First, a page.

PETALING JAYA: The government needs to revive the national plan on child marriage launched by the Pakatan Harapan administration to put a stop to underage marriages, said women NGOs.
Sisters in Islam (SIS) said since the change of government in February 2020, there had been no clear indication if the women, family and community development ministry would implement the national strategic plan in handling child marriage and its causes.
“The government must revisit and act on the plan which was launched in January last year,” a SIS spokesperson told FMT.
The national plan was set up to address six main causes of underage marriage in the country.
The causes include low household income and poverty, lack or no access to sexual and reproductive health education and parenting skills, lack of access to education and poor school attendance.
Other causes that were identified include stigma and social norms on child marriage, loose laws that provide for marriage for those under the age of 18 and coordination of marital data and underage marriage divorce.
The plan comprised seven objectives, 17 strategies and 58 programmes with a mix of short-term, medium-term and long-term programmes to run from 2020 to 2025.
The plan outlined 61 agencies to be involved in stages including agencies from the federal government, state governments, non-governmental organisations and international organisations.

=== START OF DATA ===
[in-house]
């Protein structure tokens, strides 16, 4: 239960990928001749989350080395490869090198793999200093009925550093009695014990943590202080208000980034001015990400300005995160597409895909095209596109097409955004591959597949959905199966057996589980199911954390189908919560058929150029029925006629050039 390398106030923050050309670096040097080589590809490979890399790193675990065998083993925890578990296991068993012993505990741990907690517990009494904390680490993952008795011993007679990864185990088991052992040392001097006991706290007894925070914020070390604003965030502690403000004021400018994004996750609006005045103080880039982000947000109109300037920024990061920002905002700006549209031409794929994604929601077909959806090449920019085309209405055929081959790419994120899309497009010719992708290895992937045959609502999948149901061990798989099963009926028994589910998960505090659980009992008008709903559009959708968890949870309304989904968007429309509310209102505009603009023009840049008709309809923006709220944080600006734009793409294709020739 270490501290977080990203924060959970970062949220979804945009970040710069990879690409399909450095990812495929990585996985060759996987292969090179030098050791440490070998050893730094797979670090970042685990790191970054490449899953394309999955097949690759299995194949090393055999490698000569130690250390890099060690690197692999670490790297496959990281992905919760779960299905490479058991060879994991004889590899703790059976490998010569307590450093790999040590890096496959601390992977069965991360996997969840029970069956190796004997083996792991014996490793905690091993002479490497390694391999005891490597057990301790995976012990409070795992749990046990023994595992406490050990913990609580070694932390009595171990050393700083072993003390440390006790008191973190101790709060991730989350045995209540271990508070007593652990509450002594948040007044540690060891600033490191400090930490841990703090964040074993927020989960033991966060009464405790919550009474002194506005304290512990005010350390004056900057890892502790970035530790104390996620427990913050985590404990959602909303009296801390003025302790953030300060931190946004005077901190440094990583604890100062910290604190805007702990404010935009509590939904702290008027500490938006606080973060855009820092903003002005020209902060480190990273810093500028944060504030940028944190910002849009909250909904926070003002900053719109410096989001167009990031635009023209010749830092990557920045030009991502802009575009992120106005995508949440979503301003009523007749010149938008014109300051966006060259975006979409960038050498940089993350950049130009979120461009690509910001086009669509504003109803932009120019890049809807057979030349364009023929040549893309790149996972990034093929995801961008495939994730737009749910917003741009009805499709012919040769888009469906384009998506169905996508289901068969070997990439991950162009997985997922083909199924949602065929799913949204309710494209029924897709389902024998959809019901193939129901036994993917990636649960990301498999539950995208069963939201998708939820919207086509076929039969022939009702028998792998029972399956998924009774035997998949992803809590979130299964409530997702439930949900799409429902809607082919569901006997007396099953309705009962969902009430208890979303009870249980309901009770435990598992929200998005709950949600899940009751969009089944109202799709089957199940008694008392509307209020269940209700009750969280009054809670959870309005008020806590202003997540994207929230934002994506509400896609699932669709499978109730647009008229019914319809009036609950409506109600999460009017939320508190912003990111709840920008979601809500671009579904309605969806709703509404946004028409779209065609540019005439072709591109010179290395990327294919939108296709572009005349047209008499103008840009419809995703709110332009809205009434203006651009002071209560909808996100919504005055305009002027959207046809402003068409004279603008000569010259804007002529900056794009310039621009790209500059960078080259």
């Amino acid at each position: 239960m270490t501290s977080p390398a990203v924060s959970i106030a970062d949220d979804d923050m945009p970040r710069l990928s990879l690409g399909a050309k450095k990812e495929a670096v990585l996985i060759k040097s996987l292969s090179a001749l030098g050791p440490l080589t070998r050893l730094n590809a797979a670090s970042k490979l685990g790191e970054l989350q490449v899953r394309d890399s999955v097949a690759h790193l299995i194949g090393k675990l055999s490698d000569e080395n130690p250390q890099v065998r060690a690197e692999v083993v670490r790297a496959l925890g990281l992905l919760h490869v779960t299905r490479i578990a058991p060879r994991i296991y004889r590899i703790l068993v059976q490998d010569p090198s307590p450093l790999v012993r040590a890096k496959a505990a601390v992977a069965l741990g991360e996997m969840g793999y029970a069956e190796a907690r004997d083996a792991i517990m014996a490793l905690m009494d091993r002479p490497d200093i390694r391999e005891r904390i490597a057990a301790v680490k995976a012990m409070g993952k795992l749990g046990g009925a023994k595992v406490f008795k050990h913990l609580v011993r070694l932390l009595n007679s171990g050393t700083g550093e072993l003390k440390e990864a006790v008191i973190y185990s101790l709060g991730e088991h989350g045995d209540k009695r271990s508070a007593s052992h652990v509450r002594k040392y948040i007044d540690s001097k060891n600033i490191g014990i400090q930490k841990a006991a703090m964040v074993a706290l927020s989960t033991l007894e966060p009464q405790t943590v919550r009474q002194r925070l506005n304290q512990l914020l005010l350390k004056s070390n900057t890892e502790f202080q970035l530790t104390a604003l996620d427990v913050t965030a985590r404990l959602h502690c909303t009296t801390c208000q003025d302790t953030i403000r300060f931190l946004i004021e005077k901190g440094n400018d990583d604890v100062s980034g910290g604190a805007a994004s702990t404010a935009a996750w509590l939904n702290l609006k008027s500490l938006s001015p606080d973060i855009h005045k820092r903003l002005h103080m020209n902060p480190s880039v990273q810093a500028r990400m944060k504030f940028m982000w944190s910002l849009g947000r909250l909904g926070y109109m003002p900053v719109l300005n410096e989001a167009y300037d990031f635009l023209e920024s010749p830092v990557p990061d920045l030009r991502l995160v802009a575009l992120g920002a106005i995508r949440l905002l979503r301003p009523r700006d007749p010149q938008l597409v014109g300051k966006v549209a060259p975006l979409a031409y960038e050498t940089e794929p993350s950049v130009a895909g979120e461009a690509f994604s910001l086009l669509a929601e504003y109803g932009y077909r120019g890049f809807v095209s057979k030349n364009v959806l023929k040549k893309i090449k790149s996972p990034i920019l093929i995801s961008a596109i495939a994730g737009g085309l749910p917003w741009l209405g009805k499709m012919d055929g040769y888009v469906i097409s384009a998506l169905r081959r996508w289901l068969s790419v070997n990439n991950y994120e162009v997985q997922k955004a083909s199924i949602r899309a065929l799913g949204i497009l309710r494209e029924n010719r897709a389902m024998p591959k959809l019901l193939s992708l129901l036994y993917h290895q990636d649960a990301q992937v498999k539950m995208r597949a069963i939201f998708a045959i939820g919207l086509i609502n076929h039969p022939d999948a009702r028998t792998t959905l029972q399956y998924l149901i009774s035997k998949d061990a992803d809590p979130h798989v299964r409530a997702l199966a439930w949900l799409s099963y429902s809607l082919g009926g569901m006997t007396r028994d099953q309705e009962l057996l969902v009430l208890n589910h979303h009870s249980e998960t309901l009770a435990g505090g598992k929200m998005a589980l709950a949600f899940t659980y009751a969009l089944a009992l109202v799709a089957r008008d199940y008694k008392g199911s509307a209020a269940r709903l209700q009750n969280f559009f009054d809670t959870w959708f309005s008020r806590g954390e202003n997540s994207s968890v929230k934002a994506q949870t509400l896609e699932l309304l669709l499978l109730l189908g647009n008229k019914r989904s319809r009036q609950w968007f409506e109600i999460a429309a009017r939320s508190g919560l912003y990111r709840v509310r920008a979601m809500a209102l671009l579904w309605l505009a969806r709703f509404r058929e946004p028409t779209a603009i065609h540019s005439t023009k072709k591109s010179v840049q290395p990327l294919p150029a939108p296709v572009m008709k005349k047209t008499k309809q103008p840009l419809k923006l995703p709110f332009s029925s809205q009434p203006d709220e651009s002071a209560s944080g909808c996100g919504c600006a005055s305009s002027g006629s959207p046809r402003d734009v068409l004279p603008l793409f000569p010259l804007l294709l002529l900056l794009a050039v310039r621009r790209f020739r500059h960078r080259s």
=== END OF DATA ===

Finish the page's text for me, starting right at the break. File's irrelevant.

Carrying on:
The Women’s Aid Organisation (WAO) too agreed that the national plan should be revived.
“The government needs to have the political will to put an end to child marriage and follow through with the national strategic plan.
“The implementation must be monitored to ensure that there is a clear ban on child marriage,” said a WAO spokesperson.
Both SIS and WAO also agreed with the move to raise the minimum age of marriage to 18.
“Those who proceed to solemnise informal unions must be heavily penalised,” said WAO.
SIS said currently the minimum age of marriage was not standardised between state governments.
“The shariah courts can grant permission for child marriage under the state’s Islamic family law. To date, only Selangor has amended the minimum legal marriage age for Muslims to 18 years old while the federal territories (Kuala Lumpur, Putrajaya and Labuan), Penang, Sabah, Johor, Melaka and Perak have agreed to amend their Islamic family laws.
“However, seven states – Sarawak, Pahang, Terengganu, Perlis, Negeri Sembilan, Kedah and Kelantan – have yet to agree to raise the legal marriage age to 18 years old,” it said.
On Oct 17, Muar MP Syed Saddiq Syed Abdul Rahman said religious leaders must lead the way in reforms towards the abolition of child marriages in the country.
WAO, however, said religion must not be the main criteria.
“While we support his (Syed Saddiq’s) comments on the abolition of child marriage, it is important to note that child marriage is not driven solely by religious beliefs, but a host of other factors like poverty.
“We must be careful not to reduce the issue of child marriage to a completely religious one, and avoid underestimating other factors,” said WAO.